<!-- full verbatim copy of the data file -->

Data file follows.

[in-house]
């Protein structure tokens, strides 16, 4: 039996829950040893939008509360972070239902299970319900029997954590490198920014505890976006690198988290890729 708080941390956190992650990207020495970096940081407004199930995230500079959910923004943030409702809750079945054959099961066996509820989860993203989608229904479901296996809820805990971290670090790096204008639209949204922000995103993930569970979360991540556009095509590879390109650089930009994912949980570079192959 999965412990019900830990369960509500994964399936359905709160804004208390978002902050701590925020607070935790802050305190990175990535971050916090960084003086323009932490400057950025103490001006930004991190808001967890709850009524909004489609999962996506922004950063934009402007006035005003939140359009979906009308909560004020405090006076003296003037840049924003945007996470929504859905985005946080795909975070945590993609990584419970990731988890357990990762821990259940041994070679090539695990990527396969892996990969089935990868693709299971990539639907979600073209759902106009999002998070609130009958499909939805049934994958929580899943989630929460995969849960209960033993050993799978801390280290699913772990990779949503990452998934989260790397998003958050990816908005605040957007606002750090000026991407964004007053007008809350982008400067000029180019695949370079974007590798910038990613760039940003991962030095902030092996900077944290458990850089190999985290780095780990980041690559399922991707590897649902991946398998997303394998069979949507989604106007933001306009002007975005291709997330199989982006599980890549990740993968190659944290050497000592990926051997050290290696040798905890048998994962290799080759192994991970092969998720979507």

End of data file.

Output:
[in-house]
């Protein structure tokens, strides 16, 4: 039996829950040893939008509360972070239902299970319900029997954590490198920014505890976006690198988290890729 708080941390956190992650990207020495970096940081407004199930995230500079959910923004943030409702809750079945054959099961066996509820989860993203989608229904479901296996809820805990971290670090790096204008639209949204922000995103993930569970979360991540556009095509590879390109650089930009994912949980570079192959 999965412990019900830990369960509500994964399936359905709160804004208390978002902050701590925020607070935790802050305190990175990535971050916090960084003086323009932490400057950025103490001006930004991190808001967890709850009524909004489609999962996506922004950063934009402007006035005003939140359009979906009308909560004020405090006076003296003037840049924003945007996470929504859905985005946080795909975070945590993609990584419970990731988890357990990762821990259940041994070679090539695990990527396969892996990969089935990868693709299971990539639907979600073209759902106009999002998070609130009958499909939805049934994958929580899943989630929460995969849960209960033993050993799978801390280290699913772990990779949503990452998934989260790397998003958050990816908005605040957007606002750090000026991407964004007053007008809350982008400067000029180019695949370079974007590798910038990613760039940003991962030095902030092996900077944290458990850089190999985290780095780990980041690559399922991707590897649902991946398998997303394998069979949507989604106007933001306009002007975005291709997330199989982006599980890549990740993968190659944290050497000592990926051997050290290696040798905890048998994962290799080759192994991970092969998720979507």